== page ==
Background: Andersen-Tawil Syndrome type 1 (ATS1) is a rare arrhythmogenic disorder, caused by loss-of-function mutations in the KCNJ2 gene. We present here the largest cohort of patients with ATS1 with outcome data reported. Objectives: This study sought to define the risk of life-threatening arrhythmic events (LAE), identify predictors of such events, and define the efficacy of antiarrhythmic therapy in patients with ATS1. Methods: Clinical and genetic data from consecutive patients with ATS1 from 23 centers were entered in a database implemented at ICS Maugeri in Pavia, Italy, and pooled for analysis. Results: We enrolled 118 patients with ATS1 from 57 families (age 23 ± 17 years at enrollment). Over a median follow-up of 6.2 years (interquartile range: 2.7 to 16.5 years), 17 patients experienced a first LAE, with a cumulative probability of 7.9% at 5 years. An increased risk of LAE was associated with a history of syncope (hazard ratio [HR]: 4.54; p = 0.02), with the documentation of sustained ventricular tachycardia (HR 9.34; p = 0.001) and with the administration of amiodarone (HR: 268; p < 0.001). The rate of LAE without therapy (1.24 per 100 person-years [py]) was not reduced by beta-blockers alone (1.37 per 100 py; p = 1.00), or in combination with Class Ic antiarrhythmic drugs (1.46 per 100 py, p = 1.00). Conclusions: Our data demonstrate that the clinical course of patients with ATS1 is characterized by a high rate of LAE. A history of unexplained syncope or of documented sustained ventricular tachycardia is associated with a higher risk of LAE. Amiodarone is proarrhythmic and should be avoided in patients with ATS1.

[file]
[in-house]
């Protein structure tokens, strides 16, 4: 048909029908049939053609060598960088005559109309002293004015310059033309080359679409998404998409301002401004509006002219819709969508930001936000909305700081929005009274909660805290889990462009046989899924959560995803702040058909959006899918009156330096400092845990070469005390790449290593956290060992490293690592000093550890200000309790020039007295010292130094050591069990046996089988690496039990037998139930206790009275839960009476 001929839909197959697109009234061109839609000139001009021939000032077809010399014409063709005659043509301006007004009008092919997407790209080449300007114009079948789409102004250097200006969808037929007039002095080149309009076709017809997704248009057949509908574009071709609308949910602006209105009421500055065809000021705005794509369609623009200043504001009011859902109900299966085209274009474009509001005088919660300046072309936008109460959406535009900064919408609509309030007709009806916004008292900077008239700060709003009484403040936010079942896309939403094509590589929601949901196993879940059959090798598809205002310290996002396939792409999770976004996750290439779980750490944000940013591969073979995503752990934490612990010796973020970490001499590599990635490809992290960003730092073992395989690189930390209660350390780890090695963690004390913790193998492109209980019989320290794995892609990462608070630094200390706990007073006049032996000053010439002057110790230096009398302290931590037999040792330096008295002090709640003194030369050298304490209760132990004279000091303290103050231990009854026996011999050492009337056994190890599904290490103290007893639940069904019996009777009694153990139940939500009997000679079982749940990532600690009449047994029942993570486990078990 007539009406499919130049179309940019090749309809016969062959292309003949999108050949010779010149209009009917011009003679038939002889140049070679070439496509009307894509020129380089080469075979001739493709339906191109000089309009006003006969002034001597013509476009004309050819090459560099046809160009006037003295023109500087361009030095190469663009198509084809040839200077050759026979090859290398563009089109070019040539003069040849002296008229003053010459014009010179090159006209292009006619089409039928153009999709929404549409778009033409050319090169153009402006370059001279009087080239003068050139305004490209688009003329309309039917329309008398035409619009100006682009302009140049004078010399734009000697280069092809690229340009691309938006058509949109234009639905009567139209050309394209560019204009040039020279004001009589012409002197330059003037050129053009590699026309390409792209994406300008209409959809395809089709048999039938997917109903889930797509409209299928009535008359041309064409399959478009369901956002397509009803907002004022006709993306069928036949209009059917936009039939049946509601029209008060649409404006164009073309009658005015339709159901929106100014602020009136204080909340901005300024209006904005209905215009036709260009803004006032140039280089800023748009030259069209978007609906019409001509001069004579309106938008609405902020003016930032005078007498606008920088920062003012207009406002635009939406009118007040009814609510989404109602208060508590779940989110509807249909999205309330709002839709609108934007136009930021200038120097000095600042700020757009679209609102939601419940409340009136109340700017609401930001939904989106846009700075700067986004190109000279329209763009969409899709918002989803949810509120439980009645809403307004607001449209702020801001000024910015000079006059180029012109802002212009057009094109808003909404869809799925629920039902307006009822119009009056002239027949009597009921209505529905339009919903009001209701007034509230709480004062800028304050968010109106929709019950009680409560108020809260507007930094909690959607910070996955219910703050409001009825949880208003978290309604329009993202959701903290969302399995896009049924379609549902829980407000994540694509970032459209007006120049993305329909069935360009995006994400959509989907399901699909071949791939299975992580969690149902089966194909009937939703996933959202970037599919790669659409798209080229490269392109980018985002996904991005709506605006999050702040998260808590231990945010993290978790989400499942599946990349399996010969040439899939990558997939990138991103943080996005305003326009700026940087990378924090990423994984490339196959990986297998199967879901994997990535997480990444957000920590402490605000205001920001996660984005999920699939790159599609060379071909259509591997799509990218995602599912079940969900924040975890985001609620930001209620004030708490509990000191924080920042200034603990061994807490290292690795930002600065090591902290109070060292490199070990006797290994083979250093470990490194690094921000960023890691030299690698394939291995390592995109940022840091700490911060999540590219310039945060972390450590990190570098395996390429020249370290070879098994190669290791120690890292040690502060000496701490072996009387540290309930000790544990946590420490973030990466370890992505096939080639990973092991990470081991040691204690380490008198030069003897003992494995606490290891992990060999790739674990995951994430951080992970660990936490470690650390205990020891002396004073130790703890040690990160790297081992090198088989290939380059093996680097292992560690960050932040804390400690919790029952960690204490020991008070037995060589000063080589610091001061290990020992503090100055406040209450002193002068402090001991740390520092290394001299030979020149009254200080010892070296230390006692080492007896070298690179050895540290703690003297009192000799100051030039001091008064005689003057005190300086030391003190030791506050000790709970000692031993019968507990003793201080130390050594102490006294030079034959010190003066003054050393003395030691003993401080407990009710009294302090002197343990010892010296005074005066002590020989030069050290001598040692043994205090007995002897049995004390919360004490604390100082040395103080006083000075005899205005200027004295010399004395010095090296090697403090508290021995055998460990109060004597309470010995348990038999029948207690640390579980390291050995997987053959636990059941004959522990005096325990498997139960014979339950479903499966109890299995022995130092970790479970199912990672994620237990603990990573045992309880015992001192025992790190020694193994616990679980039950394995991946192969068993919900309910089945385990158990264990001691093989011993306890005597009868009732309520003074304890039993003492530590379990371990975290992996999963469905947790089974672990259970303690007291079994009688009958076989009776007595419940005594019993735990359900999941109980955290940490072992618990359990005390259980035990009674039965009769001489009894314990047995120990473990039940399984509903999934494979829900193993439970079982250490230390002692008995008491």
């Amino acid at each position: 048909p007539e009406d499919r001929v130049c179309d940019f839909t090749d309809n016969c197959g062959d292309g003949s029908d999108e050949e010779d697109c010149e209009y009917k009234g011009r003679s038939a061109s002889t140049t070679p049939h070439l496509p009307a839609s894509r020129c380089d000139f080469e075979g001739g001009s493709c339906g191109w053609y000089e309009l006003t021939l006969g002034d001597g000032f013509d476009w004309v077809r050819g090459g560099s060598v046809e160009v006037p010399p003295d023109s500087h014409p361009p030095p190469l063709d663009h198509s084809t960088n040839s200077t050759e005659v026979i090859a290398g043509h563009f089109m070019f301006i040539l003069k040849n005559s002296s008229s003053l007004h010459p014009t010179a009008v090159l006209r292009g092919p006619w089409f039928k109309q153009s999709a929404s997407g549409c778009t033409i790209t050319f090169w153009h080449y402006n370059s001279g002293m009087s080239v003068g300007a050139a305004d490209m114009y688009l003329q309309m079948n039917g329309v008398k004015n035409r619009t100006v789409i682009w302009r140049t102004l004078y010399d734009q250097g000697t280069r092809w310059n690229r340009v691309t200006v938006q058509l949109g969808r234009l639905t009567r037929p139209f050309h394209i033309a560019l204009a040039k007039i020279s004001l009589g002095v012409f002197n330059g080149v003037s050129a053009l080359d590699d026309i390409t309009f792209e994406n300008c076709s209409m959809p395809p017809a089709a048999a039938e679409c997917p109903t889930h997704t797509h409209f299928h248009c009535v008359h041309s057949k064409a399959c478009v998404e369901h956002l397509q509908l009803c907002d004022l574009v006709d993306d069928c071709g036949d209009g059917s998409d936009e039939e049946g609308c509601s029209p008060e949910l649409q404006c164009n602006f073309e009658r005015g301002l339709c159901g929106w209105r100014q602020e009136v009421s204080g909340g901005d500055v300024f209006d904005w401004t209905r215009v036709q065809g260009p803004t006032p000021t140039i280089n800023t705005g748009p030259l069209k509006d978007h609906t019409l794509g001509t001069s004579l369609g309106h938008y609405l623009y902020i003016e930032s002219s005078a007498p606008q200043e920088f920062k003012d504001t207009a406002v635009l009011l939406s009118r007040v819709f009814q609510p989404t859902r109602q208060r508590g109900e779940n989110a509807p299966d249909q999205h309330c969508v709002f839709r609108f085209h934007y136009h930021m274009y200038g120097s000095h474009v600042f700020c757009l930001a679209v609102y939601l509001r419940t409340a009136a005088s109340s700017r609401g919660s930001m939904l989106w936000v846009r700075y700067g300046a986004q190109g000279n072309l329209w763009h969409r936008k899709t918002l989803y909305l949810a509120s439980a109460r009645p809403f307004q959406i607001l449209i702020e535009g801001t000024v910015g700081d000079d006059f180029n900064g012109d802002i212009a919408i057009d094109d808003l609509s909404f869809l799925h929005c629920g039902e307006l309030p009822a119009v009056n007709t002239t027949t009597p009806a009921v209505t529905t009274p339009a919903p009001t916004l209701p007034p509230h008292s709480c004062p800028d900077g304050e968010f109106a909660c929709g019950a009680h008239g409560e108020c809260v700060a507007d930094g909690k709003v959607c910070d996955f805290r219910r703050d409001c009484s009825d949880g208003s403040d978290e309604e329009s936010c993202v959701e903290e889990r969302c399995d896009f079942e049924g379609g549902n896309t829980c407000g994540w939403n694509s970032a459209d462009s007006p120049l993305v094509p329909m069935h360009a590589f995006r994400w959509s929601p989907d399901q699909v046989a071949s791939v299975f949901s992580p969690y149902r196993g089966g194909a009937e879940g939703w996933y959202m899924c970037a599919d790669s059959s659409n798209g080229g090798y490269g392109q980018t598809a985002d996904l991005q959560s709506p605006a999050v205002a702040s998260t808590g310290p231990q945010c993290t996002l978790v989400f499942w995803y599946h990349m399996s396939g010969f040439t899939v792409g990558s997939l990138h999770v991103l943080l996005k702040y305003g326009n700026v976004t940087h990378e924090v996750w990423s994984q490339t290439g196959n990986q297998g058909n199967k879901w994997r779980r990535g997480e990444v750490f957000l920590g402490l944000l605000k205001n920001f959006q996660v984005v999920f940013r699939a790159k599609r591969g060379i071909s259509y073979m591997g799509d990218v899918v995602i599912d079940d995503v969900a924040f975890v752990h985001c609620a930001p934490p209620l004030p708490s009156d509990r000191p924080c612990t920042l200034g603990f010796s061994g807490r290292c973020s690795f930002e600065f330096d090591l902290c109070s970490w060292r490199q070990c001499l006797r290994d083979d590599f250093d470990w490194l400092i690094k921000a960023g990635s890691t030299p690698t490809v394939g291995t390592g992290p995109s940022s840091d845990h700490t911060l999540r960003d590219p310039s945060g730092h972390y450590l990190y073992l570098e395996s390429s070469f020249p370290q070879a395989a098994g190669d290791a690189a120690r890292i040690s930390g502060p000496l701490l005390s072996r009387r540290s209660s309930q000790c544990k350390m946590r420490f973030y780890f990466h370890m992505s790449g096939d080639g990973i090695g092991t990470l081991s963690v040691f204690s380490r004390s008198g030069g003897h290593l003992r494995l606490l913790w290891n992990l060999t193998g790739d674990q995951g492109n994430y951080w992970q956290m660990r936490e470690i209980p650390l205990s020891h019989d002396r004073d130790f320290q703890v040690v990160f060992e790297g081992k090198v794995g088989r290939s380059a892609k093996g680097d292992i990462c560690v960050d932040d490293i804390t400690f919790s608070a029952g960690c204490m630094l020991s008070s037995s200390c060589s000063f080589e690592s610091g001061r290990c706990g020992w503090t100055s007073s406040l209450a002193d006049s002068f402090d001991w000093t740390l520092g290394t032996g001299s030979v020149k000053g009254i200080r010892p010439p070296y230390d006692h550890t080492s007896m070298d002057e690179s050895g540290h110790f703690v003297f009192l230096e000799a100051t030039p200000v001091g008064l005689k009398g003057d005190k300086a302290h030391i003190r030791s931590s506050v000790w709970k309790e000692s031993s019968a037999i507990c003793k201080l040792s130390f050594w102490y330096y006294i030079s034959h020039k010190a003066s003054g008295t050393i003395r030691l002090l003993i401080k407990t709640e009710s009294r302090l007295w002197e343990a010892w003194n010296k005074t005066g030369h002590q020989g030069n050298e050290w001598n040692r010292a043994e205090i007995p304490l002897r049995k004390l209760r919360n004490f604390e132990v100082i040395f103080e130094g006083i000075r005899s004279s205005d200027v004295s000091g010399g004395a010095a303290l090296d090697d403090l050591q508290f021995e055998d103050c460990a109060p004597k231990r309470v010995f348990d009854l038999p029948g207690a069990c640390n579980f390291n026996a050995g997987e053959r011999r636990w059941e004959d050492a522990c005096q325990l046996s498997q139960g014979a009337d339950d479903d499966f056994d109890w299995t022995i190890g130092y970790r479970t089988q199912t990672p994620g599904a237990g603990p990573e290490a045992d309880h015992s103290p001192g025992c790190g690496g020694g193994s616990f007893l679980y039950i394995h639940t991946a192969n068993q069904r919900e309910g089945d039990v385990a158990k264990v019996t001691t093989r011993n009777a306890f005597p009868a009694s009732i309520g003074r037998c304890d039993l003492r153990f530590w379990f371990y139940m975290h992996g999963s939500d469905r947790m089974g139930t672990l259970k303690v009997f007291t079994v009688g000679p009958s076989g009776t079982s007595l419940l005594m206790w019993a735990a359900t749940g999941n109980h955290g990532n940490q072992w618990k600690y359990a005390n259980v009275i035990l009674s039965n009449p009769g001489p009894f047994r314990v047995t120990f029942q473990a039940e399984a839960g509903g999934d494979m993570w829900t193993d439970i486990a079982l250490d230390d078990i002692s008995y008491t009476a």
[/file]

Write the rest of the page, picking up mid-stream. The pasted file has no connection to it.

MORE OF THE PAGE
- inherited arrhythmias
- life-threatening arrhythmic events
- sudden cardiac death
ASJC Scopus subject areas
- Cardiology and Cardiovascular Medicine